‘Genomic atlas’ a boon for wheat breeders

‘Genomic atlas’ a boon for wheat breeders
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An international team of nearly 100 researchers led by the University of Saskatchewan has sequenced the genomes for 15 wheat varieties.

“By having many complete gene assemblies available, we can now help solve the huge puzzle that is the massive wheat pan-genome and usher in a new era for wheat discovery and breeding,” said project leader Curtis Pozniak, director of USask’s Crop Development Centre.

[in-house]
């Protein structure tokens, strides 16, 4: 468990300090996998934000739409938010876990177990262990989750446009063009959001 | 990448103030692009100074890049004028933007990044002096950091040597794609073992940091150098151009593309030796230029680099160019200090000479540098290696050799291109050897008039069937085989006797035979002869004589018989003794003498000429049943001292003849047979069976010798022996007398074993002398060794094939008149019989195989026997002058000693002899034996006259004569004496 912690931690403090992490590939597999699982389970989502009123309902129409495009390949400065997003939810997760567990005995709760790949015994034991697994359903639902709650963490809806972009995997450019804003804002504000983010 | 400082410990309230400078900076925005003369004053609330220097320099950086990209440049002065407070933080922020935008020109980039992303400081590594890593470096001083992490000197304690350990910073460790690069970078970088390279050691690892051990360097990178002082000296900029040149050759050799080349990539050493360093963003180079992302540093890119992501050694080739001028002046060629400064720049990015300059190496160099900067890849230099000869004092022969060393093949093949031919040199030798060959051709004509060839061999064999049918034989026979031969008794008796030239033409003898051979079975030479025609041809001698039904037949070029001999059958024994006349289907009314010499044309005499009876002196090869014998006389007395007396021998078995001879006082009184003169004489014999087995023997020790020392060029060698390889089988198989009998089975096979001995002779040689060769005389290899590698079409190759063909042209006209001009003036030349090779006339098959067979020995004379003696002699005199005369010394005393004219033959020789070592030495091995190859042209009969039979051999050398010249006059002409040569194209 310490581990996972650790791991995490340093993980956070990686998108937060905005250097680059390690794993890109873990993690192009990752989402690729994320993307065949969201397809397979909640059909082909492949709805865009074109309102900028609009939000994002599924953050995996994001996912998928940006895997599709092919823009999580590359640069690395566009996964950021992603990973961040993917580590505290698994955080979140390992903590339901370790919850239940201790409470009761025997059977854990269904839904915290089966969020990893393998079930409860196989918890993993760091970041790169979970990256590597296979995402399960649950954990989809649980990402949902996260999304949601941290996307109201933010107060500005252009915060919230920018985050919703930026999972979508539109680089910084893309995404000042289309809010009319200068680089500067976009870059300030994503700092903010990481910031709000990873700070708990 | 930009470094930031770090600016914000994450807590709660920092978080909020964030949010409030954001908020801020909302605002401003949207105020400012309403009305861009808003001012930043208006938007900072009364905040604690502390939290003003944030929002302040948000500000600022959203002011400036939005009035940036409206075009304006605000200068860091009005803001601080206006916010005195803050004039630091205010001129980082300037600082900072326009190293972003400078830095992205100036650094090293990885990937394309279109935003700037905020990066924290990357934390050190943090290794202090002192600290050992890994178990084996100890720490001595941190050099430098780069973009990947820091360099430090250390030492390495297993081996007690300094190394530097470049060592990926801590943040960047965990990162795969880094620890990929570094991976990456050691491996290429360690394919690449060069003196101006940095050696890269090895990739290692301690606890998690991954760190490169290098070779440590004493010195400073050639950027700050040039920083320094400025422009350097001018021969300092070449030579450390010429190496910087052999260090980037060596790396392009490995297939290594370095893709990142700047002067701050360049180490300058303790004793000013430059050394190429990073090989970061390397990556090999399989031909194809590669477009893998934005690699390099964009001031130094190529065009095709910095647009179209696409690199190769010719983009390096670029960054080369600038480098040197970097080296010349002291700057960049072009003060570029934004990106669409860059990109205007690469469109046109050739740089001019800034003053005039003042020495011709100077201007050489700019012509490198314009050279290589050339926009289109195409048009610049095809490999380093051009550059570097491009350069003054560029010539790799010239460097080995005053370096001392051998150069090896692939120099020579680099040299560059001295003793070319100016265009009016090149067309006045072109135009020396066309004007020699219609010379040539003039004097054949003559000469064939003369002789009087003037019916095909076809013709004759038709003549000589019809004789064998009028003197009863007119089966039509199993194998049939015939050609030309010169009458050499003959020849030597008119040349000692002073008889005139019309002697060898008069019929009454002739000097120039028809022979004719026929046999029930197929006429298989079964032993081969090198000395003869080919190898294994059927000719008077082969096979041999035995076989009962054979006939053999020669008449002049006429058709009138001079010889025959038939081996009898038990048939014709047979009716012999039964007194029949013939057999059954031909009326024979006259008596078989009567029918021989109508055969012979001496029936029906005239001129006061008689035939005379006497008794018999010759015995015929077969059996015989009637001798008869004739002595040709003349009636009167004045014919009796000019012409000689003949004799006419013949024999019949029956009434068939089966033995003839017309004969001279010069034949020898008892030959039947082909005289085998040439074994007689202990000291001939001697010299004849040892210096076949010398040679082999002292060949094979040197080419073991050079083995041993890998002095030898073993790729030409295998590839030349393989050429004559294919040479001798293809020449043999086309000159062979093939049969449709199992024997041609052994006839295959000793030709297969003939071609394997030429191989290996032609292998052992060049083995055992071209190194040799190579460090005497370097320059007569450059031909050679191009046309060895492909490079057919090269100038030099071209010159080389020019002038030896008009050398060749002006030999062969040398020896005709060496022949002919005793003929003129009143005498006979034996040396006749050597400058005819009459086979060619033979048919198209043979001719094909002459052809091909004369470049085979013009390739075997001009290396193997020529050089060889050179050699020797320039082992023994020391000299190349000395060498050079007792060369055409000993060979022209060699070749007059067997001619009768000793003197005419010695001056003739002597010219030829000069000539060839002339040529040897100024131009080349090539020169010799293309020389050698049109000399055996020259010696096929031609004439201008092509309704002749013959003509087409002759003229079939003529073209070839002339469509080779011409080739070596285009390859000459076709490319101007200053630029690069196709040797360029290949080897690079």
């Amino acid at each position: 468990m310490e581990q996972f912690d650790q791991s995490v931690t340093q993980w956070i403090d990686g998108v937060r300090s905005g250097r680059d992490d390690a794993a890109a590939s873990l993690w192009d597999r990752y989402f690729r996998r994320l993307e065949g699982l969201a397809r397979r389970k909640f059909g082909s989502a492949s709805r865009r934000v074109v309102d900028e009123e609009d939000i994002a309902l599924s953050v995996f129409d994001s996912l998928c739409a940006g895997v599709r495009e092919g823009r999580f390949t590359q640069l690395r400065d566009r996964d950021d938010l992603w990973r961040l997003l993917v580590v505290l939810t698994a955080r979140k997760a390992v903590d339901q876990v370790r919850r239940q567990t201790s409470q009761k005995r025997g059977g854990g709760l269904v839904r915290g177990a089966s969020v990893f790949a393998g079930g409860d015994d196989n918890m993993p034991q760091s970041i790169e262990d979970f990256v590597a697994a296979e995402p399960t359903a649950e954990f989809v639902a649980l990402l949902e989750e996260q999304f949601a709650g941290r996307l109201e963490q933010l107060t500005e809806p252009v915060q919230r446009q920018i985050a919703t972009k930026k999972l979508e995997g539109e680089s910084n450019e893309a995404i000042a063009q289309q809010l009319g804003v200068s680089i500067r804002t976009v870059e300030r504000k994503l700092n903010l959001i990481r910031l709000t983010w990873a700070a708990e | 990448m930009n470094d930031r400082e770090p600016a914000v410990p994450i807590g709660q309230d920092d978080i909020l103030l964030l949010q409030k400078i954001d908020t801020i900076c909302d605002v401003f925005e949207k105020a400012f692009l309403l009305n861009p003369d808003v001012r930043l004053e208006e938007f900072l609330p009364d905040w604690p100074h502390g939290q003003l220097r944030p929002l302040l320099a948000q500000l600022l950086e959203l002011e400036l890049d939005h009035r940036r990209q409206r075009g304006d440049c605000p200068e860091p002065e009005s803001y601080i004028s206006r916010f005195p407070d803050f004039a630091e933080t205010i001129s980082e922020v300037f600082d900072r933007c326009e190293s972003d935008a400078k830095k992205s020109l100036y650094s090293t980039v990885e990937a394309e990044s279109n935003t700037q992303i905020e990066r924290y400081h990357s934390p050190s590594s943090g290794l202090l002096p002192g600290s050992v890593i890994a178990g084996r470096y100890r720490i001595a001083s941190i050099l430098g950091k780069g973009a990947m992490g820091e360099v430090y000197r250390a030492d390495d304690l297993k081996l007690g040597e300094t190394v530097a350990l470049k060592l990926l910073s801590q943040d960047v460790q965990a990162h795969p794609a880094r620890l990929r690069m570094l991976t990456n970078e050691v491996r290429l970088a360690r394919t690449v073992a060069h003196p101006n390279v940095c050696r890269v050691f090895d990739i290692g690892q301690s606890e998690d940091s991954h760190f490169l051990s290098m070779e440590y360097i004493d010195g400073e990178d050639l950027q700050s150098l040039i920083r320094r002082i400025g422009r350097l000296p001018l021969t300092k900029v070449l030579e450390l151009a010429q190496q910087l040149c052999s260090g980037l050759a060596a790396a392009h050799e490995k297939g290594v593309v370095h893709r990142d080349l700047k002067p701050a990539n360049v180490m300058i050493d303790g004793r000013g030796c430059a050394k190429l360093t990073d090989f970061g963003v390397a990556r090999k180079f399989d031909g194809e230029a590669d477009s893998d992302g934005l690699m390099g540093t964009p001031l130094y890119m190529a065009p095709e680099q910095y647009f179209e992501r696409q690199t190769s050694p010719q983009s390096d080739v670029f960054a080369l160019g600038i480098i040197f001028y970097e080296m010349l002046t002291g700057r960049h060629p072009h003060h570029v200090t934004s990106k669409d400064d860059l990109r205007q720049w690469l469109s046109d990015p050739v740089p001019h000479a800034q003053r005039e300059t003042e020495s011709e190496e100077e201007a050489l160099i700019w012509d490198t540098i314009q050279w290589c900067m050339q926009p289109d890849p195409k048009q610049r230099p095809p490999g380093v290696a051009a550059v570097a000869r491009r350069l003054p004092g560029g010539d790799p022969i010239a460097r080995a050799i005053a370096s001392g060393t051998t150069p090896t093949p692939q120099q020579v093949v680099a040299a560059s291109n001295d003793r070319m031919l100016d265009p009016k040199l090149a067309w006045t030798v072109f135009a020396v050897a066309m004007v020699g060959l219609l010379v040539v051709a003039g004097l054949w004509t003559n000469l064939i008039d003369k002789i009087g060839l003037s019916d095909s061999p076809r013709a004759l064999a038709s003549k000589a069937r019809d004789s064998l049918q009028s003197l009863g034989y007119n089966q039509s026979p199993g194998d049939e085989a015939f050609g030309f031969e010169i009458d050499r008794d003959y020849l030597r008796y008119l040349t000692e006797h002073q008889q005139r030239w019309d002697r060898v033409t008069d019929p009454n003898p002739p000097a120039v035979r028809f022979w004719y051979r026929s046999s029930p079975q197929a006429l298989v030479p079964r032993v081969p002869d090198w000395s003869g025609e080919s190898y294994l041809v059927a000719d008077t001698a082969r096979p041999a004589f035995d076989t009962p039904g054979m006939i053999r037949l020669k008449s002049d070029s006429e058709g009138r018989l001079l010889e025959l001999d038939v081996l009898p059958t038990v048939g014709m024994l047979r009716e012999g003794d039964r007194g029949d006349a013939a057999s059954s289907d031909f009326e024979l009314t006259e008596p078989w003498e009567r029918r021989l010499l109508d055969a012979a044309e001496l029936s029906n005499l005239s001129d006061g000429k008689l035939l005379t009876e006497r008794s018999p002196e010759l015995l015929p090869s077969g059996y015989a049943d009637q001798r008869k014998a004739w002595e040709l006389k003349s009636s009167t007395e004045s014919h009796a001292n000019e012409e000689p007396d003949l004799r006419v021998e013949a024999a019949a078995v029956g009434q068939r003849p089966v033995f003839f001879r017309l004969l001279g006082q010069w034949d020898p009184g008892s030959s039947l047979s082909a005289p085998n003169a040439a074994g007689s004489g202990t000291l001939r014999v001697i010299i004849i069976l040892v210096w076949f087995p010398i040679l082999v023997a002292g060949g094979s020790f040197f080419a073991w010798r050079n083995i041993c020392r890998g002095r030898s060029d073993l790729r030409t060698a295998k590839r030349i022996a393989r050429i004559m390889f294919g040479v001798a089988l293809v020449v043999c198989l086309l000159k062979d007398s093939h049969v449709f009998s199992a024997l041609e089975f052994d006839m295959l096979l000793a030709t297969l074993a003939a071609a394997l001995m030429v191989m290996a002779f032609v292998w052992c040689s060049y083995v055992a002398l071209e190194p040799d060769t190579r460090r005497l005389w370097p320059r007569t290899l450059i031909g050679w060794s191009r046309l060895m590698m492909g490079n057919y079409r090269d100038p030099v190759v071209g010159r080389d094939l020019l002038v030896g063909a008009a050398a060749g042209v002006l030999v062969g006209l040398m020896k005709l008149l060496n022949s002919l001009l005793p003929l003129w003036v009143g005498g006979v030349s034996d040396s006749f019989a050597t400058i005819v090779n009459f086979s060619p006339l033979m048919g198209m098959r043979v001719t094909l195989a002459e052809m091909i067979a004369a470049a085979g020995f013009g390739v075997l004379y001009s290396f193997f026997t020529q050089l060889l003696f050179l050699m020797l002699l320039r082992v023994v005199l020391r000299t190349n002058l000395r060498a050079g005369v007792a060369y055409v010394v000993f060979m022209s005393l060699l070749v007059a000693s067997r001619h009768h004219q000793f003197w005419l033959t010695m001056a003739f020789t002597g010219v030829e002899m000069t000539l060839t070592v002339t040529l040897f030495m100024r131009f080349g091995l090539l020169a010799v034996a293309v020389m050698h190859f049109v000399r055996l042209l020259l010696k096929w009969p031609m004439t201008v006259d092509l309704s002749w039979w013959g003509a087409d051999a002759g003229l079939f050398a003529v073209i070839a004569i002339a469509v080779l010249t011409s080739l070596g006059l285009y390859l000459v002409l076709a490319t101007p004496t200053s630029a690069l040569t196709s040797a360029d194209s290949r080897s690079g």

The first wheat genome was fully sequenced in 2018, but having 15 will allow for more precise breeding by allowing breeders to identify genes linked to in-demand traits, which will accelerate breeding efficiency.

The 10+ Genome study is part of a larger effort to generate thousands of genome sequences of wheat, including those of wheat’s wild relatives.

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